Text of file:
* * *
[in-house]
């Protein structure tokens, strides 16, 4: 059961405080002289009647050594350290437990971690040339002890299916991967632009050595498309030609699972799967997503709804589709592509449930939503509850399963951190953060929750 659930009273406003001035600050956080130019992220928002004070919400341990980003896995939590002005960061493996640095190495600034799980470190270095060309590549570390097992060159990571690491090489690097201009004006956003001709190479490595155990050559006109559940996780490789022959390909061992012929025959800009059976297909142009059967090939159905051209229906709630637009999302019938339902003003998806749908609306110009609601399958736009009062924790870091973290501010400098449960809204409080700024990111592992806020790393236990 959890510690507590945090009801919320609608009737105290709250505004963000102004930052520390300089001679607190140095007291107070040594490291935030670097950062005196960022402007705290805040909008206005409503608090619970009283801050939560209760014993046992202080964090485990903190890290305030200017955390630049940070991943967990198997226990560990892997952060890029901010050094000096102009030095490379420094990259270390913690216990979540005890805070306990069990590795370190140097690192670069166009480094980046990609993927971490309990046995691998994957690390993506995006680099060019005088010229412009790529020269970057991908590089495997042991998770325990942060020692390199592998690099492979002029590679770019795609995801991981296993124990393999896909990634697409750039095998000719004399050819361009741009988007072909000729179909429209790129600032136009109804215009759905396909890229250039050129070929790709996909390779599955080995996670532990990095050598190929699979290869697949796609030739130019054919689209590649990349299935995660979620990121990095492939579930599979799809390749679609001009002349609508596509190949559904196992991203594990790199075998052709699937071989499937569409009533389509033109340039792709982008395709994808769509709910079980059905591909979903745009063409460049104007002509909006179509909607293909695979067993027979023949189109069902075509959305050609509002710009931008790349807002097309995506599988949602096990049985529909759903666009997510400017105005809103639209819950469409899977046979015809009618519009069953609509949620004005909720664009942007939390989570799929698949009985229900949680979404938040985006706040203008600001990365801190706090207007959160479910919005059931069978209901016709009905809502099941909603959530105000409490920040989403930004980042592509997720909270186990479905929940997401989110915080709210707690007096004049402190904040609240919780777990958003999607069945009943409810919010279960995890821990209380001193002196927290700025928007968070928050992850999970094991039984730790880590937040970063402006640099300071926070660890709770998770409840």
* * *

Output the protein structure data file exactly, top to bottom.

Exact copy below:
[in-house]
């Protein structure tokens, strides 16, 4: 059961405080002289009647050594350290437990971690040339002890299916991967632009050595498309030609699972799967997503709804589709592509449930939503509850399963951190953060929750 659930009273406003001035600050956080130019992220928002004070919400341990980003896995939590002005960061493996640095190495600034799980470190270095060309590549570390097992060159990571690491090489690097201009004006956003001709190479490595155990050559006109559940996780490789022959390909061992012929025959800009059976297909142009059967090939159905051209229906709630637009999302019938339902003003998806749908609306110009609601399958736009009062924790870091973290501010400098449960809204409080700024990111592992806020790393236990 959890510690507590945090009801919320609608009737105290709250505004963000102004930052520390300089001679607190140095007291107070040594490291935030670097950062005196960022402007705290805040909008206005409503608090619970009283801050939560209760014993046992202080964090485990903190890290305030200017955390630049940070991943967990198997226990560990892997952060890029901010050094000096102009030095490379420094990259270390913690216990979540005890805070306990069990590795370190140097690192670069166009480094980046990609993927971490309990046995691998994957690390993506995006680099060019005088010229412009790529020269970057991908590089495997042991998770325990942060020692390199592998690099492979002029590679770019795609995801991981296993124990393999896909990634697409750039095998000719004399050819361009741009988007072909000729179909429209790129600032136009109804215009759905396909890229250039050129070929790709996909390779599955080995996670532990990095050598190929699979290869697949796609030739130019054919689209590649990349299935995660979620990121990095492939579930599979799809390749679609001009002349609508596509190949559904196992991203594990790199075998052709699937071989499937569409009533389509033109340039792709982008395709994808769509709910079980059905591909979903745009063409460049104007002509909006179509909607293909695979067993027979023949189109069902075509959305050609509002710009931008790349807002097309995506599988949602096990049985529909759903666009997510400017105005809103639209819950469409899977046979015809009618519009069953609509949620004005909720664009942007939390989570799929698949009985229900949680979404938040985006706040203008600001990365801190706090207007959160479910919005059931069978209901016709009905809502099941909603959530105000409490920040989403930004980042592509997720909270186990479905929940997401989110915080709210707690007096004049402190904040609240919780777990958003999607069945009943409810919010279960995890821990209380001193002196927290700025928007968070928050992850999970094991039984730790880590937040970063402006640099300071926070660890709770998770409840």